Indonesian Court Paves Way For President’s Son To Run In 2024 Election

Indonesia on Monday amended the eligibility requirements to run for president and vice president, creating an exception to the minimum age threshold that could pave the way for the incumbent’s son to enter the race. 

Ruling on petitions to change the criteria, the Indonesian Constitutional Court rejected a motion to drop the minimum age below 40 years old but narrowly approved an exception for candidates who have previously been elected to public office.

There has been widespread speculation that President Joko Widodo’s 36-year-old son and current Surakarta City mayor, Gibran Rakabuming Raka, will contest the 2024 presidential race as the running mate to Defence Minister Prabowo Subianto.

Jokowi, as the president is popularly known, last week refuted criticism that he was trying to create a political dynasty in the world’s third-largest democracy, insisting instead that the choice of leader belongs to the people.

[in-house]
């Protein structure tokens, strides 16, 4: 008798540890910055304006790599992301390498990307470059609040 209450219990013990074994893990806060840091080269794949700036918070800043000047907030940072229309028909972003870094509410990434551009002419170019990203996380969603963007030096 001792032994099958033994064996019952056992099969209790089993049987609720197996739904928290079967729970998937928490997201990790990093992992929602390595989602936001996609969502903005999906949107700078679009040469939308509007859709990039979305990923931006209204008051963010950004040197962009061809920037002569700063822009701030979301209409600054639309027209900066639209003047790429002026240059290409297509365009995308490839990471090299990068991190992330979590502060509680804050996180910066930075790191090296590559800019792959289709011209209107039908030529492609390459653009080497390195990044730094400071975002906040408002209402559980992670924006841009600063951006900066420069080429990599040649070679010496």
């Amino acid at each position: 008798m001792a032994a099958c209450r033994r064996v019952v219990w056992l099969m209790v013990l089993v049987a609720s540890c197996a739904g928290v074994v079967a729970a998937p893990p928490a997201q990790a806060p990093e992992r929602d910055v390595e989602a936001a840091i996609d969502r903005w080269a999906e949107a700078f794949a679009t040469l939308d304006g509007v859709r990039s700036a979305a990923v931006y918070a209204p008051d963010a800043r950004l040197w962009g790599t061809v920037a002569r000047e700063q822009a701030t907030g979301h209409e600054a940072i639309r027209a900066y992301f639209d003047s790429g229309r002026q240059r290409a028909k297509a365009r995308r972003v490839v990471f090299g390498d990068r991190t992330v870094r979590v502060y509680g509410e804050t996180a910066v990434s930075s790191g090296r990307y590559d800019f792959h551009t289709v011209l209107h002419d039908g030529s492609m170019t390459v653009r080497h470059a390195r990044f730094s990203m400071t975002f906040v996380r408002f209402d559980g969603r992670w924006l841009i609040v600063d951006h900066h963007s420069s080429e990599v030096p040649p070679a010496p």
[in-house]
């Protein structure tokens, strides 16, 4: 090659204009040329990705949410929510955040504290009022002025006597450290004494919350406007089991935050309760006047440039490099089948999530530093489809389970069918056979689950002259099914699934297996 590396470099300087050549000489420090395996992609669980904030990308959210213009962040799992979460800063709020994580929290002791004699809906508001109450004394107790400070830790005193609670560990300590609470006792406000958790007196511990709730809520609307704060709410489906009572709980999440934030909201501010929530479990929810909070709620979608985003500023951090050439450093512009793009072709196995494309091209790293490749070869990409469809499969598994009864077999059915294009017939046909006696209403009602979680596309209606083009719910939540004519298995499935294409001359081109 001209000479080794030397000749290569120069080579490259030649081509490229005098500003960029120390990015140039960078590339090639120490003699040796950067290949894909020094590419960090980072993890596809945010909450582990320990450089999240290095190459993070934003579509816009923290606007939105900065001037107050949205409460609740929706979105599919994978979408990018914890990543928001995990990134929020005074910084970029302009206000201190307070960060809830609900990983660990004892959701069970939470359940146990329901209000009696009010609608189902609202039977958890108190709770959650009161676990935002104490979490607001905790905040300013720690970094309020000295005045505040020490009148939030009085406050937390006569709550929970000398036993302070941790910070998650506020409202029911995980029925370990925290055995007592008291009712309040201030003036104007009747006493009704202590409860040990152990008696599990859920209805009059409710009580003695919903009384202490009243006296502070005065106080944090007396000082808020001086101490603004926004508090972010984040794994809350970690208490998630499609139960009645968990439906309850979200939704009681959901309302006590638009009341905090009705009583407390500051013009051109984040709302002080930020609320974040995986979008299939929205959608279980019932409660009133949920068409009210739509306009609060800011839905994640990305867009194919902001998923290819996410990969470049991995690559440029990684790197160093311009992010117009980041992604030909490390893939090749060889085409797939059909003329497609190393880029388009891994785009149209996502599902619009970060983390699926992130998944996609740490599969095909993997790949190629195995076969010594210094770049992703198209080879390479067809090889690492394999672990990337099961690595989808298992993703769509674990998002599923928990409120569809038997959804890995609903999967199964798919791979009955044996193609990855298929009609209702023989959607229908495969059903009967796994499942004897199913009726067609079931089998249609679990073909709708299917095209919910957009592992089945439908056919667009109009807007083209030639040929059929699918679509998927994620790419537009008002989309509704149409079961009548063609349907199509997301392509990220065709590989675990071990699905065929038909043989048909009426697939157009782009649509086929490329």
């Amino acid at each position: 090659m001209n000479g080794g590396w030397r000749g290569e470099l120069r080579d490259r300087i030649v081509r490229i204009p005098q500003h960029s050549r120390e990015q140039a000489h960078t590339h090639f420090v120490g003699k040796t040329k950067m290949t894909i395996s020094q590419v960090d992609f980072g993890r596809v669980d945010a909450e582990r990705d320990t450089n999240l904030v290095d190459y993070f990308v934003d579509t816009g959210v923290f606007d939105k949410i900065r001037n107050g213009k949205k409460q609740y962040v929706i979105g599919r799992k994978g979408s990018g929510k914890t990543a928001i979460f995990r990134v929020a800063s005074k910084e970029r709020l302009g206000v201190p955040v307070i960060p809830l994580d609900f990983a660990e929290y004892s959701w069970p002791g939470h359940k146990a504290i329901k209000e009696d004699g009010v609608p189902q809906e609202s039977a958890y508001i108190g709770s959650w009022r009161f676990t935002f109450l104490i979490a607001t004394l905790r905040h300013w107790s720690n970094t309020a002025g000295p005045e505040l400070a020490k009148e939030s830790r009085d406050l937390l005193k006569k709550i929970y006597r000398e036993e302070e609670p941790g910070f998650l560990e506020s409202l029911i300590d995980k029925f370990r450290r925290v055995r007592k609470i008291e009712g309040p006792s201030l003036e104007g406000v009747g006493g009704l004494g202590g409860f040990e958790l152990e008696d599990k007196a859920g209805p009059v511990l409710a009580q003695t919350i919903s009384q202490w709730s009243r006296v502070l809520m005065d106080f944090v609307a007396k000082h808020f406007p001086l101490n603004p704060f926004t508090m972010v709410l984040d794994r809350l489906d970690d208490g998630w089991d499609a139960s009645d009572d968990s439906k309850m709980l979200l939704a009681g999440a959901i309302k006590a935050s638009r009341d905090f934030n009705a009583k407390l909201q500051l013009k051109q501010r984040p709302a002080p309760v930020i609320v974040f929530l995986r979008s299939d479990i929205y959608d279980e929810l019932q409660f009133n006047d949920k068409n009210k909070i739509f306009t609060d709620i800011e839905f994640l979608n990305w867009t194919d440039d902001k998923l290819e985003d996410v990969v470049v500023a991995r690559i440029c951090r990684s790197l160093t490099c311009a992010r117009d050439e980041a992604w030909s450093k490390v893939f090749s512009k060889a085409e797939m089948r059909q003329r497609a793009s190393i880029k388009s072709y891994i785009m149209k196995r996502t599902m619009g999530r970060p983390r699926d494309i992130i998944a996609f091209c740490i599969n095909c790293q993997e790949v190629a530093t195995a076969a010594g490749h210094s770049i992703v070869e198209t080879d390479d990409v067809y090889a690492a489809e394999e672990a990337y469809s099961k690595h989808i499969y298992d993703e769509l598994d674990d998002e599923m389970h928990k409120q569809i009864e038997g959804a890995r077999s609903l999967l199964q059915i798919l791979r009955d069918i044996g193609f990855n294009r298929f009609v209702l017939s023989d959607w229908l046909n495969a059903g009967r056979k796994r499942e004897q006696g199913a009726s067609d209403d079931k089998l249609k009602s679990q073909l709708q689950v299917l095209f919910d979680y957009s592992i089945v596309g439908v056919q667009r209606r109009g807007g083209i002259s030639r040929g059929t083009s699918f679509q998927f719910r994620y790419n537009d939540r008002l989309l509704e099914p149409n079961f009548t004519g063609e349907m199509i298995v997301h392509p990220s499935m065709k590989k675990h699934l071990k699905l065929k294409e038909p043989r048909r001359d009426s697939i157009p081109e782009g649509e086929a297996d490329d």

The Constitutional Court is led by the president’s brother-in-law, Chief Justice Anwar Usman, fuelling further criticism.

“With this decision, article 169 Letter Q of Law No.7/2017 on general elections will now read as follows: a minimum age of 40 years or having held an elected position through general elections, including regional leaders,” Usman said of the court’s ruling, which split the bench five in favour and four against.

Later in the day, President Widodo said he did not want to comment on the ruling.

“I do not want to comment on the Constitutional Court’s decision, as if I were meddling with judicial matters,” he said in a video statement.

Ray Rangkuti, a political analyst, said the court’s decision raised red flags about interference in politics.

“Critics have maintained from the start that this judgement appears to favour specific family interests, and it has cast question on the integrity of these constitutional judges,” he told AFP.

The court is currently considering multiple petitions concerning presidential eligibility, but so far has only approved the one exemption.

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